John Furlong’s girlfriend testified in court as part of his defence in a defamation suit brought by freelance journalist Laura Robinson.
Renee Smith-Valade, a former subordinate of Furlong at the Vancouver Organizing Committee for the 2010 Olympic and Paralympic Winter Games, of which he was CEO, took the witness stand on the eighth day of the trial of the civil case.
As Smith-Valade recalled in B.C. Supreme Court, she has worked with Furlong for many years and they were friends.
Sometime in late 2013 or early 2014, according to her, that changed.
“Our relationship evolved into more of a committed relationship, a partnership,” Smith-Valade said in her direct testimony today (June 24).
In cross-examination, Robinson’s lawyer, Bryan Baynham, asked Smith-Valade about her role in events that are subject to his client’s defamation suit.
These include the creation of Furlong’s October 2, 2012, statement, which accused Robinson of contempt towards the Olympics, the leadership of Vanoc, and male authority figures in sport.
Baynham read an email by Smith-Valade during the preparation of the statement in which she wrote that she “tried to put the most important things at the top that throws her [Robinson’s] credibility into question and convey the hurt and pain her complete lack of integrity had caused”.
“Those were your words?” Baynham asked.
“Yes, they are,” Smith-Valade said.
Baynham then asked if it was a “good idea to attack Ms. Robinson’s integrity”.
Smith-Valade said that it’s Robinson’s “credibility” that was in question.
“Her credibility, not integrity. Fair enough,” said Baynham.
Smith-Valade also confirmed to Baynham that she assisted in the October 2013 media blitz by Furlong, which included select interviews.
Two of these interviews—one with Global TV and the other with Maclean’s magazine—had Furlong saying that Robinson brought a complaint of sexual abuse before the RCMP against Furlong on behalf of a First Nations woman, a claim which is also a subject of Robinson’s defamation suit.
Responding earlier to questions from defence lawyer Claire Hunter, Smith-Valade recalled her dealings with Robinson before and after the 2010 Games.
According to Smith-Valade, one encounter was in 2008 when Robinson accused her of being a traitor to women as Smith-Valade was holding a media scrum regarding the exclusion of women’s ski-jumping in the Vancouver Olympics.
Furlong had accused Robinson of contempt toward male authority figures, a claim that is now part of the defamation suit against him.
Smith-Valade asserted that the freelance journalist did not have a balanced approach in reporting about Vanoc.
Smith-Valade recounted that less than a year after Robinson’s controversial article about Furlong was published in the Georgia Straight in September 2012, the two of them met on a flight from Toronto to Vancouver.
She related that on that trip, Robinson gave her a handwritten letter, claiming that more people had come forward to allege that they were abused by Furlong between 1969 and the early 1970s during his time as a Christian missionary in northern B.C.
Robinson’s article in the Straight reported on Furlong’s previously undisclosed history as a Frontier Apostle in Burns Lake. The piece also cited eight sworn affidavits from former students taught by Furlong at the Immaculata Elementary School regarding alleged emotional and physical abuses.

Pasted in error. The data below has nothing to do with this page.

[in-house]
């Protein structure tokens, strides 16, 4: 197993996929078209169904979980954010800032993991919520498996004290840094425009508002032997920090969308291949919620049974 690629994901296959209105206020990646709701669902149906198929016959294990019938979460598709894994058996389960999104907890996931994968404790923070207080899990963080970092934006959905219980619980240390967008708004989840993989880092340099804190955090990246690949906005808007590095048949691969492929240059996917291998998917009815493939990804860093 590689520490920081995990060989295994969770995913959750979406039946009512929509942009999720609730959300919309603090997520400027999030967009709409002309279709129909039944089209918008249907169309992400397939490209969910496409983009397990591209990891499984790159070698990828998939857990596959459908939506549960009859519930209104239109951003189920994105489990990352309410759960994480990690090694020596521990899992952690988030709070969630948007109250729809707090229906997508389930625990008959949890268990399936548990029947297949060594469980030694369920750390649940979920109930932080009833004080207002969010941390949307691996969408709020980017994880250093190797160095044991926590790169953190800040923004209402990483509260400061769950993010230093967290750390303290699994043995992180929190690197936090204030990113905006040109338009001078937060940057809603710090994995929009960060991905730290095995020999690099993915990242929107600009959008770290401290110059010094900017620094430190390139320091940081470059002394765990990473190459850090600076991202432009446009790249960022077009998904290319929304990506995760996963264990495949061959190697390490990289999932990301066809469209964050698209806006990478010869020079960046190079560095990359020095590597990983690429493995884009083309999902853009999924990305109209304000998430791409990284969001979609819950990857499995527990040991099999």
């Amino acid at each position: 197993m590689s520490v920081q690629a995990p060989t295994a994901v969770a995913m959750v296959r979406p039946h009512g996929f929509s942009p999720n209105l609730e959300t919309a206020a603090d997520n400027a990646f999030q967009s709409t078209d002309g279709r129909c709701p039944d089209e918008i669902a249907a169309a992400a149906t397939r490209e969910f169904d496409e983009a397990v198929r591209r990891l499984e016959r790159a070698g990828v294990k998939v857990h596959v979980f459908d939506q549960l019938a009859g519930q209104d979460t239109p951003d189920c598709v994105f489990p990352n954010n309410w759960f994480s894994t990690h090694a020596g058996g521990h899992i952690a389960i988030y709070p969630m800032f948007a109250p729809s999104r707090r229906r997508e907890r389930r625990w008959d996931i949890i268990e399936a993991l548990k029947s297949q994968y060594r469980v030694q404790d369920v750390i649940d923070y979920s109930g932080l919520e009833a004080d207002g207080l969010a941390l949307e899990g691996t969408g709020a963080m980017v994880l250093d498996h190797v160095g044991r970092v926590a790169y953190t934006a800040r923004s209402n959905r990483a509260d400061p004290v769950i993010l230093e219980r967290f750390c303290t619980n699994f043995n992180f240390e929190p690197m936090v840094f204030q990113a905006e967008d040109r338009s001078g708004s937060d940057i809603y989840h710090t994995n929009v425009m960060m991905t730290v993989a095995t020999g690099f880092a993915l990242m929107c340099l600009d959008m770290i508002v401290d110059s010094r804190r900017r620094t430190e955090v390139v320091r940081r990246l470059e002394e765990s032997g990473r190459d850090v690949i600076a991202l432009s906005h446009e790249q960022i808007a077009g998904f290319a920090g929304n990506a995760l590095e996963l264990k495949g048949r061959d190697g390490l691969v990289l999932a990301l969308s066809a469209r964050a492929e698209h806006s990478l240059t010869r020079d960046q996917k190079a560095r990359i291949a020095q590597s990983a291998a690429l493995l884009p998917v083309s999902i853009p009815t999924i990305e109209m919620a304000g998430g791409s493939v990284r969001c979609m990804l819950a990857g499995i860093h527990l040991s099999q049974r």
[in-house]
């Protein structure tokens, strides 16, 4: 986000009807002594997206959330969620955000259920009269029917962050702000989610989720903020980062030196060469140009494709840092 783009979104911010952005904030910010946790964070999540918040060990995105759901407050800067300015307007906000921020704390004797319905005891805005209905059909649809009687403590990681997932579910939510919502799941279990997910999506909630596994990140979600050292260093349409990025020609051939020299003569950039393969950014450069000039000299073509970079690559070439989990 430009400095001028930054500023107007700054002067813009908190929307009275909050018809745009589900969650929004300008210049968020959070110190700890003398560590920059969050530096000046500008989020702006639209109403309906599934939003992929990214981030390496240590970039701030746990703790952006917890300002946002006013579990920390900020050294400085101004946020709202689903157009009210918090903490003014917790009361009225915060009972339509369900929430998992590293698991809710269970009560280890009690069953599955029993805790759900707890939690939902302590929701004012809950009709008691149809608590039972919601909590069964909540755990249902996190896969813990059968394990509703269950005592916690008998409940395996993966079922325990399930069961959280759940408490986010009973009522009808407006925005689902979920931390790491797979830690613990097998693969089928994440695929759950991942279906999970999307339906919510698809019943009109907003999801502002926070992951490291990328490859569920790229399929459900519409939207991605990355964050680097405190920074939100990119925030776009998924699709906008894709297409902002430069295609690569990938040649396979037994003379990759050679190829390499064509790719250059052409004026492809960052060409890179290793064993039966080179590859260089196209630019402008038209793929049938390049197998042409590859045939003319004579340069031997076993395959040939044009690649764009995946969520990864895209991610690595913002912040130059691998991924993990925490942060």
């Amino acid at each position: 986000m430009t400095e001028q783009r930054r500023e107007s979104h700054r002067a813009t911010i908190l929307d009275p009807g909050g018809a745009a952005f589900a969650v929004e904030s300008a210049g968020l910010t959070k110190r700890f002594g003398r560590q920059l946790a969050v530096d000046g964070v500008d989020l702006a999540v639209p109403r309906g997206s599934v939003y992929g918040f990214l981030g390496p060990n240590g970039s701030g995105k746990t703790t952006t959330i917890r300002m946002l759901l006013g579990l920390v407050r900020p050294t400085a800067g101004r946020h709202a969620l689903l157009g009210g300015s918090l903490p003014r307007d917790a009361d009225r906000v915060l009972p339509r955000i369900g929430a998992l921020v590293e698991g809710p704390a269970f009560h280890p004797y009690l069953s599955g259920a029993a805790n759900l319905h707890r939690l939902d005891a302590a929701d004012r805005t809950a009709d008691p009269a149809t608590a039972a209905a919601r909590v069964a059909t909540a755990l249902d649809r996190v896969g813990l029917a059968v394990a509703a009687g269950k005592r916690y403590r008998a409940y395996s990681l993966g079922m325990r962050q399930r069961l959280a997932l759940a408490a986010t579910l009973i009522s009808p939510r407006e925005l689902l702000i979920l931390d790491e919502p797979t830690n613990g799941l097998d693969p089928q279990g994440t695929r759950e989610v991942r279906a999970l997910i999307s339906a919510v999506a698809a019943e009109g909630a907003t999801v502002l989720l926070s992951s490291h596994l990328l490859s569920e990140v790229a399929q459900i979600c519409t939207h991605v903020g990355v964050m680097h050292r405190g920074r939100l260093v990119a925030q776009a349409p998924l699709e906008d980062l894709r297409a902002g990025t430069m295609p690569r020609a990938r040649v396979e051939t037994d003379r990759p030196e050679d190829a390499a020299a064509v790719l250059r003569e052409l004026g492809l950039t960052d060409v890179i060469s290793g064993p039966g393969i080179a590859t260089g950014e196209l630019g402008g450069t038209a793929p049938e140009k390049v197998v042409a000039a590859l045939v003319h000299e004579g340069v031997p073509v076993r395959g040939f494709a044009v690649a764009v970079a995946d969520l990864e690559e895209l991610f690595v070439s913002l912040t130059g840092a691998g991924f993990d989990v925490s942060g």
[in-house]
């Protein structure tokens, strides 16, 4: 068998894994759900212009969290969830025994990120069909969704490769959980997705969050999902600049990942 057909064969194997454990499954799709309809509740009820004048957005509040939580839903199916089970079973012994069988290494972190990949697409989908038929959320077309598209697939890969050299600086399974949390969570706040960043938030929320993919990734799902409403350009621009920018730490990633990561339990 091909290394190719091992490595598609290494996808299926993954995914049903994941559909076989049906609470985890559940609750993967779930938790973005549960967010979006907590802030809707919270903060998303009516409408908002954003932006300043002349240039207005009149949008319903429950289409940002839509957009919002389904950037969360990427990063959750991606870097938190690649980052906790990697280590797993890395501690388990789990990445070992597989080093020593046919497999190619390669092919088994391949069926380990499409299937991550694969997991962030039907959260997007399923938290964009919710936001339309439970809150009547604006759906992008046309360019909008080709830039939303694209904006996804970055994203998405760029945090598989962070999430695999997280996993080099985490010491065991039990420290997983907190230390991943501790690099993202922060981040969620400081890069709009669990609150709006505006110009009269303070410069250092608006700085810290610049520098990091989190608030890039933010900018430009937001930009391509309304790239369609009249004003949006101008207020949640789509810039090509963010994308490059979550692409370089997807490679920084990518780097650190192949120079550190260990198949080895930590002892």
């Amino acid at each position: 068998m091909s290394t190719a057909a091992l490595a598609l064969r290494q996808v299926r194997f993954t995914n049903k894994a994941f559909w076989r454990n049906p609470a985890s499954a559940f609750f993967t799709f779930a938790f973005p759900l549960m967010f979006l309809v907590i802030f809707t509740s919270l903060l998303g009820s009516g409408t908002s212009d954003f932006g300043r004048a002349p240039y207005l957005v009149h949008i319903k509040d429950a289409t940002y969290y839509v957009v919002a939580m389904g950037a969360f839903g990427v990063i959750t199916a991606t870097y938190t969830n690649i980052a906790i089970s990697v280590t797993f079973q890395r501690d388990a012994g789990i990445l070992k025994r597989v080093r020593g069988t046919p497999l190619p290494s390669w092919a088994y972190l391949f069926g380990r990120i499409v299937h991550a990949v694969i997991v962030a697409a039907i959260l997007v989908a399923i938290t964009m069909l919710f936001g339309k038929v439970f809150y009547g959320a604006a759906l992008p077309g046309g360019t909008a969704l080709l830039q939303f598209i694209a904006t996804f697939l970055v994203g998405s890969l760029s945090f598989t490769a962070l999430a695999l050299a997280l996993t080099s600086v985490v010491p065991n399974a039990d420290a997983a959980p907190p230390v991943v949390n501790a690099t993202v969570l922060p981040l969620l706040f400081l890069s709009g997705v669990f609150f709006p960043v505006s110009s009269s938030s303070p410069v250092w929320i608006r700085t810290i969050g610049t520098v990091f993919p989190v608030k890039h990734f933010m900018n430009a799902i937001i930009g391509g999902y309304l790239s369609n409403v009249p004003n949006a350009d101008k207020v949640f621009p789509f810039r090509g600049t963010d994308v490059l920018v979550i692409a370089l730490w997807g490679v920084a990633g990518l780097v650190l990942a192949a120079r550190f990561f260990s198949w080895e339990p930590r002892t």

“That letter was shocking,” Smith-Valade said in court.
Furlong has maintained that Robinson conducted an unrelenting attack against his reputation, and is claiming qualified privilege as his defence against Robinson’s allegations that he defamed her by questioning her honesty and competence as a journalist.
Earlier in the day, Catholic nun Marie Melling testified as a former principal at Immaculata during the time Furlong was the school’s gym teacher.
Melling told the court that she was not aware of Furlong strapping school children. She described Furlong as “always kind”.
Also appearing before the court was Johnna Sparrow-Crawford, a communications and protocol officer for the Musqueam Nation.
Sparrow-Crawford related that her and one of Furlong’s daughters were former schoolmates. Her daughter used to have sleep-overs with the Furlongs.
Sparrow-Crawford recalled receiving an email from Robinson after the Straight story was published. She told the court that she didn't respond to it.
After the Straight article came out, Furlong sued the newspaper and Robinson for defamation, but he eventually discontinued his legal action.
The trial of Robinson’s defamation suit started on June 15.
One of the allegedly defamatory statements made by Furlong was that Robinson filed a complaint before the RCMP on behalf of Beverly Abraham, one of Furlong’s former students, regarding alleged sexual abuse.
The journalist has maintained that it was Abraham herself who went to the RCMP detachment in Burns Lake in July 2012.
Abraham’s allegation of sexual abuse was not included in Robinson’s story published in the Straight.
RCMP Cpl. Quinton Mackie investigated the complaint, and subsequently concluded there was no basis for Abraham’s allegation.
On October 29, 2013, Furlong issued a statement announcing that he would not continue with his defamation suit against the Straight.
In the same statement, Furlong said that he “fully cooperated with the police” in the investigation of Abraham’s complaint. He also said that the RCMP concluded its investigation.
On the witness stand this afternoon, Mackie confirmed upon Baynham’s questioning that he had asked for a taped statement from Furlong in September 2012 regarding the Abraham complaint.
According to Mackie, Furlong’s camp decided later that it would not be providing a taped statement from Furlong.
Mackie also testified that it was only in December 2013 that the RCMP finally closed its file on the Abraham case.